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Bedouin music: the poetic music of the desert

fawaz playing bedouin music
When you listen to our traditional Bedouin music, you might hear similarities with music from Yemen. You are not mistaken as all Bedouin music originates for the first settlers in Yemen. We are all desert dwellers in search of water and food for ourselves and our animals. Therefore over time, we spread all over the peninsular, across the Middle East and North Africa. Although we moved, we kept our culture and traditions. In this week’s blog, we share more information on our music.

Bedouin music: music from the heart

Our music comes from our hearts. It is one of our ways of desert storytelling. Stories set to music to arouse the imagination of the musicians and their audience. It is like a caravan of camels on a long ride. One musician is in the front. He starts and leads the song. The other musicians follow him one by one—all in a set order and rhythm. The songs are long, with a lot of repetition. Mostly we use the rhythm of a riding camel. It is the rhythm that will capture and hold you. We can divert our music in 3 types:

  • Al-shi’ir al-nabati; these songs are mostly a capella songs containing poetry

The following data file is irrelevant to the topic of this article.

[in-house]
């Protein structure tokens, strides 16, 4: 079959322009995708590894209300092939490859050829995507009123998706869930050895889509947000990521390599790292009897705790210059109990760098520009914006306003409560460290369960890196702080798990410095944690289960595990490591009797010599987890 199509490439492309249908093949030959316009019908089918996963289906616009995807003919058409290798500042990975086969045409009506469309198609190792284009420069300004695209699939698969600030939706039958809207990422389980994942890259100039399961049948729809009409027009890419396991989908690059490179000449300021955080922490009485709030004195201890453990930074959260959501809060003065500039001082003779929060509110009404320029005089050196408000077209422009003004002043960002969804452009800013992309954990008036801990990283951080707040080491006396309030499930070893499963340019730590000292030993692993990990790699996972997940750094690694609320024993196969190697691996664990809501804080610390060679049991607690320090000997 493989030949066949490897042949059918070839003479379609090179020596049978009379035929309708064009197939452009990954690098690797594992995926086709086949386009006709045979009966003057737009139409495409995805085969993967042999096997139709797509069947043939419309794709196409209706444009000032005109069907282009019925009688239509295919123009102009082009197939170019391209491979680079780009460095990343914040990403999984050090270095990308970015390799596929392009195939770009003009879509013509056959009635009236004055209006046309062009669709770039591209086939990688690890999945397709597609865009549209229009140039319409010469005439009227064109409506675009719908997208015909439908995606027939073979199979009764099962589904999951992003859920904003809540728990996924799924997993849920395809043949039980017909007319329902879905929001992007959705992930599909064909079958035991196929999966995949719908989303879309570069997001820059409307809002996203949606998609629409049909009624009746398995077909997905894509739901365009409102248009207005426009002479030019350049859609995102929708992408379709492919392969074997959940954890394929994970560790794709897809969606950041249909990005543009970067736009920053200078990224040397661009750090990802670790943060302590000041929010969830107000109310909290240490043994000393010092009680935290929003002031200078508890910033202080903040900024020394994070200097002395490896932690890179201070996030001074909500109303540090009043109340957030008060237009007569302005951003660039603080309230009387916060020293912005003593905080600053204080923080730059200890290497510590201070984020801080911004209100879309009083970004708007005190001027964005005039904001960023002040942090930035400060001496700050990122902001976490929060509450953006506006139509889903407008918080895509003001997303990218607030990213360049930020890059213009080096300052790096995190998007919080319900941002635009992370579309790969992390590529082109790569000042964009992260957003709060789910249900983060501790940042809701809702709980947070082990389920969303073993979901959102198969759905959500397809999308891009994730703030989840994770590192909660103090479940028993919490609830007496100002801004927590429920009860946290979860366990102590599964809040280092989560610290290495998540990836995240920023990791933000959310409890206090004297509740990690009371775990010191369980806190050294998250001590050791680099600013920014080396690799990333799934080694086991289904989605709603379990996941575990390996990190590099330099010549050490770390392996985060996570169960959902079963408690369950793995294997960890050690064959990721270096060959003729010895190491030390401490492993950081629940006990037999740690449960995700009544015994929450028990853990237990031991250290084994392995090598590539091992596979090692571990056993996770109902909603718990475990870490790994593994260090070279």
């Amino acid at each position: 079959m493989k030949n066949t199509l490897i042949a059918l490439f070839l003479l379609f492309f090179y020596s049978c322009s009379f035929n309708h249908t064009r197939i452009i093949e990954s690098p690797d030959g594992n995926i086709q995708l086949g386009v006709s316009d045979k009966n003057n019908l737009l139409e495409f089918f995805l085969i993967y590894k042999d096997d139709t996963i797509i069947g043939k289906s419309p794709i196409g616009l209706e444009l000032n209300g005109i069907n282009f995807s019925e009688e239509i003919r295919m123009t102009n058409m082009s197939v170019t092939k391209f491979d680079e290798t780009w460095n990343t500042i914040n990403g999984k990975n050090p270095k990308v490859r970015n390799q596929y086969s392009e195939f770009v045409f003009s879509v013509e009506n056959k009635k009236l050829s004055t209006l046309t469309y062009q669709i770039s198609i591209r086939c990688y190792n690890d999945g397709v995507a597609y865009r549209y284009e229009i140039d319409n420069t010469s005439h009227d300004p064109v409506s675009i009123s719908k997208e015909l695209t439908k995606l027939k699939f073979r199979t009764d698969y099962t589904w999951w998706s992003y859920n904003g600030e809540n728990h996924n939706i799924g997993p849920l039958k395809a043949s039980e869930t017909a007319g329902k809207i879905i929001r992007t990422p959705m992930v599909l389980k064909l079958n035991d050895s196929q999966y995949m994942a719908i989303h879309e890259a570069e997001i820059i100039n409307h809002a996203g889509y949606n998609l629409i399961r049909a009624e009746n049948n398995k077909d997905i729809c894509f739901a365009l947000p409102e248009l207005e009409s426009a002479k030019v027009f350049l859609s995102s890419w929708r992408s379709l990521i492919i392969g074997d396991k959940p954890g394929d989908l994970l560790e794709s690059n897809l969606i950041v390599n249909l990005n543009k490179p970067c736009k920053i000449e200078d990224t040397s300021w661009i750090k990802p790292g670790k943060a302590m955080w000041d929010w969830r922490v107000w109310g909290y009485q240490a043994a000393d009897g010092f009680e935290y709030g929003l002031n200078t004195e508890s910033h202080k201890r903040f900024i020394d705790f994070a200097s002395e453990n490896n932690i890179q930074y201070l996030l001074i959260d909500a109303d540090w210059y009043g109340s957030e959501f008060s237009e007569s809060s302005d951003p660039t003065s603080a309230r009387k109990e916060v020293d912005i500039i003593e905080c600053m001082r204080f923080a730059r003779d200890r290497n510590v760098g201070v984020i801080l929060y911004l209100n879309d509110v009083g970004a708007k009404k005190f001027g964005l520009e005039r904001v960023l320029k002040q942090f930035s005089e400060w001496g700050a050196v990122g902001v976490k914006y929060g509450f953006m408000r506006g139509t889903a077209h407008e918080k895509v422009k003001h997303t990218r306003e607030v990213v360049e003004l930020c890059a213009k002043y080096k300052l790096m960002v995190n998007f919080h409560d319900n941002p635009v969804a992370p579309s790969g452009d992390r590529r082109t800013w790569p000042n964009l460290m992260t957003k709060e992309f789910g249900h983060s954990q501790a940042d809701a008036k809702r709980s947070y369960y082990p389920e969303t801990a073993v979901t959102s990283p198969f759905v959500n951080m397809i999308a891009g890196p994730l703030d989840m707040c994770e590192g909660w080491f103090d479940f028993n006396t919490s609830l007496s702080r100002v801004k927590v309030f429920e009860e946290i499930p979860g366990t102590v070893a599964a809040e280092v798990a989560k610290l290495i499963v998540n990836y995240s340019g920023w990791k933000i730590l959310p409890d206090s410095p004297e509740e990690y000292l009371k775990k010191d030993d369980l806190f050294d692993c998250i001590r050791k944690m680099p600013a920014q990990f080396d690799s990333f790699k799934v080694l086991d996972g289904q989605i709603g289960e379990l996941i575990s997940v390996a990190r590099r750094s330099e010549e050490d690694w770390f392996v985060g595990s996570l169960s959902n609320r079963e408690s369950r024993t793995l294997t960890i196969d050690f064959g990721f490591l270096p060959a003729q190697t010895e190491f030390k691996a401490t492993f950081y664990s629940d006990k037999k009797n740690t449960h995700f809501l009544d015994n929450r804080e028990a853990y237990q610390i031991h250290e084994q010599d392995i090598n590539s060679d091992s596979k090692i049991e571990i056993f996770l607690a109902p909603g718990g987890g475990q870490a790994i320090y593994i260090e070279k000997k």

• Taghrud; the songs of the camel-drivers
  • Ayyala; the dance songs of preparation for war

Bedouin music and poetry

A lot of our music contains poetry. And we Bedouin love poetry. To us, the words, the poets are more important than the voice of the singer. That is why everyone can play Bedouin music. The better your poetry, the better singer you are. The following three forms of poetry, we consider music.

  • Ghazal, the love poem
  • Qasidah, the long, epic poem
  • Ghinwiyah, the social criticism poem

The type of poem influences the way we sing it, the use of a refrain, the number of needed singers, and we use instruments.

Music instruments used for Bedouin music

Although most music is a cappella, we do use instruments. We use the rababa, the oud, and the darbuka.

  • Rababa
    The Rababa is an over 1500 years old bowed string instrument. A one-stringed fiddle held on the lap. It is made from goatskin and the tail of an Arabian racing horse.
  • El Oud
    The oud is a pear-shaped string instrument. Unlike the guitar and lute, the oud has no frets. The number of strings varies between ten and thirteen. The back of the oud is beautiful, with the thin strips of wood used.
  • Darbuka
    The Darbuka is an over 900 years old struck drum. It is a single head drum with a goblet-shaped body. This instrument can be played either by keeping it under the arm or resting on the leg.

During our tours, we often take our oud with us. To play Bedouin music during lunch break, at a viewpoint or night under the starry skies of Wadi Rum desert.

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